Tennessee state Rep. Andy Holt’s (R) attempt to take a state-mandated test along with eighth grade students is over for now, being blocked by both the state department of education and the Obion County school district’s administration.
Holt announced Thursday that he would join students at Hillcrest Elementary School in Troy, Tennessee for the online practice test for the new English language arts assessment that will be officially administered in 2016, reports the Knoxville News Sentinel. The test – called TNReady – will replace the Tennessee Comprehensive Assessment Program (TCAP) for grades 3 through 11.
“I have received phone calls from teachers all across Northwest Tennessee that are very upset with the new standardized tests our children are required to take,” Holt said Thursday. “I received a phone call from an eighth-grade level-five English and language arts teacher that says she tried to take the sixth-grade exam and struggled to pass the exam herself…You have a level-five teacher with years of experience, and when she says it’s way off the chart for her class, I think she’s the expert.”
On Friday morning, however, Holt said he was contacted by Tennessee Education Commissioner Candice McQueen who advised him not to participate in the testing. Holt explained he declined McQueen’s request but then received a call from the Obion County Schools administration informing him that he would not be permitted to take the test at the school.
— Andrea Zelinski (@andreazelinski) October 30, 2015
Holt posted on his Facebook page on Friday:
You know, when you block an elected official from addressing the concerns of parents and teachers, you’ve validated every single concern that parents and teachers have. This is why people do not trust their government. Who can blame them? SHARE to spread the word! If they don’t want to allow me in the school to address the concerns of teachers and parents, and do what I was asked to do, then that’s fine for today. However, these teachers and parents will know that someone is there representing them. Even if I stand outside by myself for two hours, I’ll be there to talk with any teacher, parent and anyone else that shows up. I’m not afraid of standing alone.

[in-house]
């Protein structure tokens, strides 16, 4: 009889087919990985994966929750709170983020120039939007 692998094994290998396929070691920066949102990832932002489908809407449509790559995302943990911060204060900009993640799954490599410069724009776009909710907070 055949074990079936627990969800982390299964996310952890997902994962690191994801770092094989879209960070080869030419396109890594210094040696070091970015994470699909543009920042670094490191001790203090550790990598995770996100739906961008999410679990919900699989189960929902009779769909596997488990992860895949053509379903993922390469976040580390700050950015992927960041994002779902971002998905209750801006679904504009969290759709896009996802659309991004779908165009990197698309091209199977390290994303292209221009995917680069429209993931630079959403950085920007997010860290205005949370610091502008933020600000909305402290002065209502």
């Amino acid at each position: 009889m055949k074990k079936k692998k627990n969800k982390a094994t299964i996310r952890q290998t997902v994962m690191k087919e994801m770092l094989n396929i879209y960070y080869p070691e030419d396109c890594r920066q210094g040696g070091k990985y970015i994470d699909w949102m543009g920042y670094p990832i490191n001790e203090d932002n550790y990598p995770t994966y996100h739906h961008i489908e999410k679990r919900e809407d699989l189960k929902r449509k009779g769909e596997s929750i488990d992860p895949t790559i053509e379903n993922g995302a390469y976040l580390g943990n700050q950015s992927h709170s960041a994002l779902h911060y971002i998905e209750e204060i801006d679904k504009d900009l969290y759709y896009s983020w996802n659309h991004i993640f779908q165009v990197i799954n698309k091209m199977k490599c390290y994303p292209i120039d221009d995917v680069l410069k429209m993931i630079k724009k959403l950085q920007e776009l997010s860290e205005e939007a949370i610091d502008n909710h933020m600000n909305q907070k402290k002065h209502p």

Holt posted later Friday evening, “Parents, please keep in mind that they are only doing what the Department of Education makes them do.”
“I just think it’s unfortunate that unelected bureaucrats think they know better than teachers and those they elected to represent them,” he added.
Tennessee was one of the 46 states that adopted the now controversial Common Core standards. Despite significant pushback from parents and teachers, Gov. Bill Haslam (R) is a supporter of the standards and signed a bill that essentially rebrands them.
In March of 2014, Haslam appeared with Sen. Lamar Alexander – now chairman of the Senate education committee – and Common Core champion and current 2016 contender Jeb Bush in Nashville at an education roundtable event sponsored by the pro-Common Core Tennessee Chamber of Commerce and Industry and other business groups to urge the state to stay the course with Common Core.